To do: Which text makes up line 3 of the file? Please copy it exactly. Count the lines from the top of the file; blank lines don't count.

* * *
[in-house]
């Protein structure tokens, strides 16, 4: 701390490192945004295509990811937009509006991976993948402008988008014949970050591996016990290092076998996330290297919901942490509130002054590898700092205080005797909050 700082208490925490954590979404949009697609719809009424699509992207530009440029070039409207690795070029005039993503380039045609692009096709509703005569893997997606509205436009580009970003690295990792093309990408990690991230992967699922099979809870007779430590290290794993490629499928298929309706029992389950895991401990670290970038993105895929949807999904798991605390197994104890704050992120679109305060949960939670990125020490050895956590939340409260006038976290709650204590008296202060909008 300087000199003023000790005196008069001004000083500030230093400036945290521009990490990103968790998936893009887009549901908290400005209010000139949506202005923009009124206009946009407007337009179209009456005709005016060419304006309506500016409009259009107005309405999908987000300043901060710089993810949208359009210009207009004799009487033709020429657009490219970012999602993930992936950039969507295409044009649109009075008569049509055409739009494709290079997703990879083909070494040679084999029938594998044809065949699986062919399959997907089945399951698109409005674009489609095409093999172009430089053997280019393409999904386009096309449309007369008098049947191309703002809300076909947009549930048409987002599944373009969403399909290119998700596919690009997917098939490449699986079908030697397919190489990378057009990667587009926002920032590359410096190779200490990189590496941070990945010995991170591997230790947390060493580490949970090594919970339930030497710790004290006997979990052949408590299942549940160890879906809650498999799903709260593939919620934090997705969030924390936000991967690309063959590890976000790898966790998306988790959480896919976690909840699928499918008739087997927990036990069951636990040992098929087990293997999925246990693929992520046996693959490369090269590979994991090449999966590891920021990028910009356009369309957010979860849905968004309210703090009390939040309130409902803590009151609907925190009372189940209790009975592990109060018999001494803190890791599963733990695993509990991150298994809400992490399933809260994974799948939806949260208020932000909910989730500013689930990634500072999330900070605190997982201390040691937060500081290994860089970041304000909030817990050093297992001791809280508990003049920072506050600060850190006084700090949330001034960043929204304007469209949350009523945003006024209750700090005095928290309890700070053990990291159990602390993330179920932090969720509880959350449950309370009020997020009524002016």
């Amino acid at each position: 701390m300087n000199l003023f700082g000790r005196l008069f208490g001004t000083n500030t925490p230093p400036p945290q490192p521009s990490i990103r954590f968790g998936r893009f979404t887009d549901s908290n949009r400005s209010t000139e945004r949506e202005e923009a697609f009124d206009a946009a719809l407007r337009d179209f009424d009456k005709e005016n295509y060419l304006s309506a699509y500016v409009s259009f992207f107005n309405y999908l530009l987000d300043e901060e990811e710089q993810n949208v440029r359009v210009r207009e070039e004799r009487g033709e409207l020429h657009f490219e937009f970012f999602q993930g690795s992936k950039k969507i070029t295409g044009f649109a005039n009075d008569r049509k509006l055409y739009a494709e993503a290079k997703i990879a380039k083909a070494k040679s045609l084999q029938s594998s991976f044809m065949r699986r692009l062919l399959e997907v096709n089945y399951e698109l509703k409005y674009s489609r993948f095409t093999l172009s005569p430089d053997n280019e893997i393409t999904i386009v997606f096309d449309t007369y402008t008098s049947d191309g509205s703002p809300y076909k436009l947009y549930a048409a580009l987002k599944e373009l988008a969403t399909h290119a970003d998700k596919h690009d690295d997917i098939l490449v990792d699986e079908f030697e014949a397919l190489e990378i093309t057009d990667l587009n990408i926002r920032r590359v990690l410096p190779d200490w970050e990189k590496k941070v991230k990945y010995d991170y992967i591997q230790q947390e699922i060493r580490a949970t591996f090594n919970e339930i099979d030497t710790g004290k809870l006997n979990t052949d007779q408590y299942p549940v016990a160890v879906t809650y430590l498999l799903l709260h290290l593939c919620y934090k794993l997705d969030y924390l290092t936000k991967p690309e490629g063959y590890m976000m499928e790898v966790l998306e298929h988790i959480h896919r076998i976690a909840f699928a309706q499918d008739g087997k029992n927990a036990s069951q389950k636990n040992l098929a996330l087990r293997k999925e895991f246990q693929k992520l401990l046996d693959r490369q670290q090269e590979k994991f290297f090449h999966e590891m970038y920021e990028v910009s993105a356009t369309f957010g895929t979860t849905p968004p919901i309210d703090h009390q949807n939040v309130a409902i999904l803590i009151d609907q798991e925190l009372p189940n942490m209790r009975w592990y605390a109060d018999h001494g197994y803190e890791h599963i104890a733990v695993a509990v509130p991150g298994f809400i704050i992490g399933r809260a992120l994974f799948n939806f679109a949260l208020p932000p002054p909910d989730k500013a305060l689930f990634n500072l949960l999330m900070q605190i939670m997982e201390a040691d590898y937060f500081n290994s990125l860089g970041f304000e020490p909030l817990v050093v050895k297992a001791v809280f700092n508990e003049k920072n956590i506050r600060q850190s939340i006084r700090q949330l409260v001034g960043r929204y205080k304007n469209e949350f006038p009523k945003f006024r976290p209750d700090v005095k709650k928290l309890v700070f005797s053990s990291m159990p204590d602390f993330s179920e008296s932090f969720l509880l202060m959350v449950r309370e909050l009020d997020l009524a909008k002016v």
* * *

């Amino acid at each position: 701390m300087n000199l003023f700082g000790r005196l008069f208490g001004t000083n500030t925490p230093p400036p945290q490192p521009s990490i990103r954590f968790g998936r893009f979404t887009d549901s908290n949009r400005s209010t000139e945004r949506e202005e923009a697609f009124d206009a946009a719809l407007r337009d179209f009424d009456k005709e005016n295509y060419l304006s309506a699509y500016v409009s259009f992207f107005n309405y999908l530009l987000d300043e901060e990811e710089q993810n949208v440029r359009v210009r207009e070039e004799r009487g033709e409207l020429h657009f490219e937009f970012f999602q993930g690795s992936k950039k969507i070029t295409g044009f649109a005039n009075d008569r049509k509006l055409y739009a494709e993503a290079k997703i990879a380039k083909a070494k040679s045609l084999q029938s594998s991976f044809m065949r699986r692009l062919l399959e997907v096709n089945y399951e698109l509703k409005y674009s489609r993948f095409t093999l172009s005569p430089d053997n280019e893997i393409t999904i386009v997606f096309d449309t007369y402008t008098s049947d191309g509205s703002p809300y076909k436009l947009y549930a048409a580009l987002k599944e373009l988008a969403t399909h290119a970003d998700k596919h690009d690295d997917i098939l490449v990792d699986e079908f030697e014949a397919l190489e990378i093309t057009d990667l587009n990408i926002r920032r590359v990690l410096p190779d200490w970050e990189k590496k941070v991230k990945y010995d991170y992967i591997q230790q947390e699922i060493r580490a949970t591996f090594n919970e339930i099979d030497t710790g004290k809870l006997n979990t052949d007779q408590y299942p549940v016990a160890v879906t809650y430590l498999l799903l709260h290290l593939c919620y934090k794993l997705d969030y924390l290092t936000k991967p690309e490629g063959y590890m976000m499928e790898v966790l998306e298929h988790i959480h896919r076998i976690a909840f699928a309706q499918d008739g087997k029992n927990a036990s069951q389950k636990n040992l098929a996330l087990r293997k999925e895991f246990q693929k992520l401990l046996d693959r490369q670290q090269e590979k994991f290297f090449h999966e590891m970038y920021e990028v910009s993105a356009t369309f957010g895929t979860t849905p968004p919901i309210d703090h009390q949807n939040v309130a409902i999904l803590i009151d609907q798991e925190l009372p189940n942490m209790r009975w592990y605390a109060d018999h001494g197994y803190e890791h599963i104890a733990v695993a509990v509130p991150g298994f809400i704050i992490g399933r809260a992120l994974f799948n939806f679109a949260l208020p932000p002054p909910d989730k500013a305060l689930f990634n500072l949960l999330m900070q605190i939670m997982e201390a040691d590898y937060f500081n290994s990125l860089g970041f304000e020490p909030l817990v050093v050895k297992a001791v809280f700092n508990e003049k920072n956590i506050r600060q850190s939340i006084r700090q949330l409260v001034g960043r929204y205080k304007n469209e949350f006038p009523k945003f006024r976290p209750d700090v005095k709650k928290l309890v700070f005797s053990s990291m159990p204590d602390f993330s179920e008296s932090f969720l509880l202060m959350v449950r309370e909050l009020d997020l009524a909008k002016v």